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Gender in as You like It

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Gender in As You Like It

One of the most intriguing aspects of the treatment of love in As You Like It concerns the issue of gender. And this issue, for obvious reasons, has generated a special interest in recent times. The principal reason for such a thematic concern in the play is the cross dressing and role playing. The central love interest between Rosalind and Orlando calls into question the conventional wisdom about men's and women's gender roles and challenges our preconceptions about these roles in courtship, erotic love, and beyond.

At the heart of this courtship is a very complex ambiguity which it is difficult fully to appreciate without a production to refer to. But here we have a man (the actor) playing a woman (Rosalind), who has dressed herself up as a man (Ganymede), and who is pretending to be a woman (Rosalind) in the courtship game with Orlando. Even if, in modern times, Rosalind is not played by a young male actor, the theatrical irony is complex enough.

The most obvious issue raised by the cross dressing is the relationship between gender roles and clothes (or outer appearance). For Rosalind passes herself off easily enough as a man and, in the process, acquires a certain freedom to move around, give advice, and associate as an equal among other men (this freedom gives her the power to initiate the courtship). Her disguise is, in that sense, much more significant than Celia's, for Celia remains female in her role as Aliena and is thus largely passive (her pseudonym meaning "Stranger" or "outsider" is an interesting one). The fact that Celia is largely passive in the Forest of Ardenne (especially in contrast to Rosalind) and has to wait for life to deliver a man to her rather than seeking one out, as Rosalind does, is an interesting and important difference between the two friends.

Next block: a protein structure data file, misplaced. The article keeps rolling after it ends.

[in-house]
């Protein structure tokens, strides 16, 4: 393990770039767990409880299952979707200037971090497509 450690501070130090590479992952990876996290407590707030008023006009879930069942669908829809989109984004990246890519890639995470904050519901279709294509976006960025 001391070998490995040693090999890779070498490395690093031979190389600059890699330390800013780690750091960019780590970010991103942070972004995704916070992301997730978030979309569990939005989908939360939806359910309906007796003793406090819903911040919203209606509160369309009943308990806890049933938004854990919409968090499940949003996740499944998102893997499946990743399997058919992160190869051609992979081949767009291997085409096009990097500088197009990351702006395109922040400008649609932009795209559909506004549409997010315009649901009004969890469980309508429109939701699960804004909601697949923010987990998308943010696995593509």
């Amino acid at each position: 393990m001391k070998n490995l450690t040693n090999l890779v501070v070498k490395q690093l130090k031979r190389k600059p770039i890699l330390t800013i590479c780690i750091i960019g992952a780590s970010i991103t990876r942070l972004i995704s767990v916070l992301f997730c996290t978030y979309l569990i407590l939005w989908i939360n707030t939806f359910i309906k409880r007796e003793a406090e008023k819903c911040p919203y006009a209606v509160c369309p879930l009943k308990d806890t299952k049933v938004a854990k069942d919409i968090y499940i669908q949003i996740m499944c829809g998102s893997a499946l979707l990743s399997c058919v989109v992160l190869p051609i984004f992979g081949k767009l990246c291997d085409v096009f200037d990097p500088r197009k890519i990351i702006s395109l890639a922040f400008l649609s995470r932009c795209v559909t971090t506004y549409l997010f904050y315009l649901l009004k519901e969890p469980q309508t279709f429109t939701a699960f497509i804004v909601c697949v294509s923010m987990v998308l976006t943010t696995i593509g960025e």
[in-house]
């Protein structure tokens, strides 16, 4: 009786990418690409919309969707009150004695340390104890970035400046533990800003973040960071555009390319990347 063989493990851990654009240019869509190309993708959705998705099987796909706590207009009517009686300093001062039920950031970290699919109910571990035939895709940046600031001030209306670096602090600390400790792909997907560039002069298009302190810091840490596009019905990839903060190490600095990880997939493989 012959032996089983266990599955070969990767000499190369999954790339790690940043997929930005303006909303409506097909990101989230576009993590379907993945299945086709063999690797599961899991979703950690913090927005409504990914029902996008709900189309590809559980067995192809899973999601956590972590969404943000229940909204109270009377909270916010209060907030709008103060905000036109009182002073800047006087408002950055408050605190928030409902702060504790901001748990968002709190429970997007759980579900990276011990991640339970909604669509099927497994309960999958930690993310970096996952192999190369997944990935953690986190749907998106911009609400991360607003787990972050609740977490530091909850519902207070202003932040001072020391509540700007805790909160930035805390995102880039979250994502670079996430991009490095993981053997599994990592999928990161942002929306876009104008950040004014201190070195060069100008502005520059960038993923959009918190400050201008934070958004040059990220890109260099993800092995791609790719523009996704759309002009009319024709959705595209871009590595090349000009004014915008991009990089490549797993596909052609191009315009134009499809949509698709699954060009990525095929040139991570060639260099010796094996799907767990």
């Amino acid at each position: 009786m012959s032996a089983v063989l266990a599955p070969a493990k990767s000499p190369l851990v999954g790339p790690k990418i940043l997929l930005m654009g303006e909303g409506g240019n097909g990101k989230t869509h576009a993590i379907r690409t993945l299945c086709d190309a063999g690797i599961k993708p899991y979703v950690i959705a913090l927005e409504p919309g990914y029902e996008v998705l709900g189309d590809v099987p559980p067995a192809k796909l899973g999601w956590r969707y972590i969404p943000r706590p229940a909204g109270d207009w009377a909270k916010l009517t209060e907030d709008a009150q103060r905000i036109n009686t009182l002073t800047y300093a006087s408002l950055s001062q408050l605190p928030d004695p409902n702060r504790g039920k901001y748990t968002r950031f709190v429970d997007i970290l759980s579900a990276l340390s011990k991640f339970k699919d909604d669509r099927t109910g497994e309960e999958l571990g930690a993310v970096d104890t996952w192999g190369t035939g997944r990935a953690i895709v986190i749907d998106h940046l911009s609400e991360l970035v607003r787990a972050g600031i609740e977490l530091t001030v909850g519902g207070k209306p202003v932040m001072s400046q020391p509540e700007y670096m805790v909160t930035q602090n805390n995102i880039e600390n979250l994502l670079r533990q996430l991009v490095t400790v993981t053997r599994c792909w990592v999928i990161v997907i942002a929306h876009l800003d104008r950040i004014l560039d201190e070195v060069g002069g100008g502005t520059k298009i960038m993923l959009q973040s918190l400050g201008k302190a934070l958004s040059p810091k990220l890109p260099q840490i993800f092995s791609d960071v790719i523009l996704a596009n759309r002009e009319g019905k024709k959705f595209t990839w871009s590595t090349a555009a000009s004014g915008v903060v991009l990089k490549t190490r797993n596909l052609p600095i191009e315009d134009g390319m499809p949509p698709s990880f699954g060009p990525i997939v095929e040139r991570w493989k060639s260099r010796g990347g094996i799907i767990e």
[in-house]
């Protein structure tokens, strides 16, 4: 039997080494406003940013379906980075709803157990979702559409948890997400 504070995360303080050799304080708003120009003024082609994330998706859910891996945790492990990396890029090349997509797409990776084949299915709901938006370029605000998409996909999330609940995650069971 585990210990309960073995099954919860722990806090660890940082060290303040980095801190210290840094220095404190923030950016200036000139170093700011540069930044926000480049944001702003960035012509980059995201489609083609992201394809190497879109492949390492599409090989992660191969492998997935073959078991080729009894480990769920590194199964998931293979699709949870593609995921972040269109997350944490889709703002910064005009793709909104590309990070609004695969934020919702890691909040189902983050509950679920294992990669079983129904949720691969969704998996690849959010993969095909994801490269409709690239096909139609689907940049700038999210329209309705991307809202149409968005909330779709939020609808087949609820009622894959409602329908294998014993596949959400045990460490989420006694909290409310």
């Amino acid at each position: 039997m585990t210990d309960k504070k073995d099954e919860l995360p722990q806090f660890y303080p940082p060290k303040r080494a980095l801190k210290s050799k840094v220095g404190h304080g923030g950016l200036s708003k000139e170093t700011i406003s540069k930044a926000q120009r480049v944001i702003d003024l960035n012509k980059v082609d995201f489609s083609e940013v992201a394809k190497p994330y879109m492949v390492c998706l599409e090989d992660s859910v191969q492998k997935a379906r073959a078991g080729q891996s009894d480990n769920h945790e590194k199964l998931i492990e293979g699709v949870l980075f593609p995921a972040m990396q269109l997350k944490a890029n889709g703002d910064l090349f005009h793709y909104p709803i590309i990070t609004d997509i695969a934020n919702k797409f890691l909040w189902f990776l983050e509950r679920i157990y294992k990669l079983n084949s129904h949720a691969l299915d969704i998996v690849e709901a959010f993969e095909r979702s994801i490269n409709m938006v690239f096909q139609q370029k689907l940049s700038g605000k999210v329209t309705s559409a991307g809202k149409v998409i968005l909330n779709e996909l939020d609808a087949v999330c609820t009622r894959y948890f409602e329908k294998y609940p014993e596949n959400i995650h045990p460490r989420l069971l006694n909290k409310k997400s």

These points raise some interesting issues. If becoming accepted as a man and getting the freedom to act that comes with that acceptance is simply a matter of presenting oneself as a man, then what do we say about all the enshrined natural differences we claim as the basis for our different treatment of men and women? Given that Rosalind is clearly the most intelligent, active, and interesting character in the play and that these qualities would not be likely to manifest themselves so fully if she were not passing herself off as a man, the play raises some interesting questions about just what we mean by any insistence on gender differences as more than mere conventions.

But the issue is much more complicated than that. For Rosalind's assumed name, Ganymede, is a very deliberate reference to the young male lover Zeus carried up to Olympus, and it points us to what might be a very strong element in the courtship game between Orlando and Rosalind and in the feelings Phoebe has for Rosalind, namely homoerotic desire. There's little in the play to suggest this explicitly, but a production which showed, say, that Orlando's feelings were becoming involved with Ganymede, so that the pretend courtship has a strongly erotic undercurrent, would not be violating the text. Perhaps it's hard to distinguish totally between Orlando's feelings for Rosalind and Orlando's feelings for Ganymede. And that challenges all sorts of conventional expectations about erotic love, in order to "probe the surprisingly complex issue of what is natural in matters of love and sexual desire" (Jean Howard, Introduction to As You Like It in The Norton Shakespeare).

That's why the play wedding ceremony that Rosalind and Orlando go through with Celia playing role of officiating minister (in 4.1) is, for all the acting going on, quite powerfully charged. Celia, who loves Rosalind, supervises the wedding of the two people presenting themselves as men, and under the obvious fun of the make believe there's a powerful sense of the sexual attraction the two have for each other. It's worth asking at this point just how much Orlando might know or suspect or what feelings



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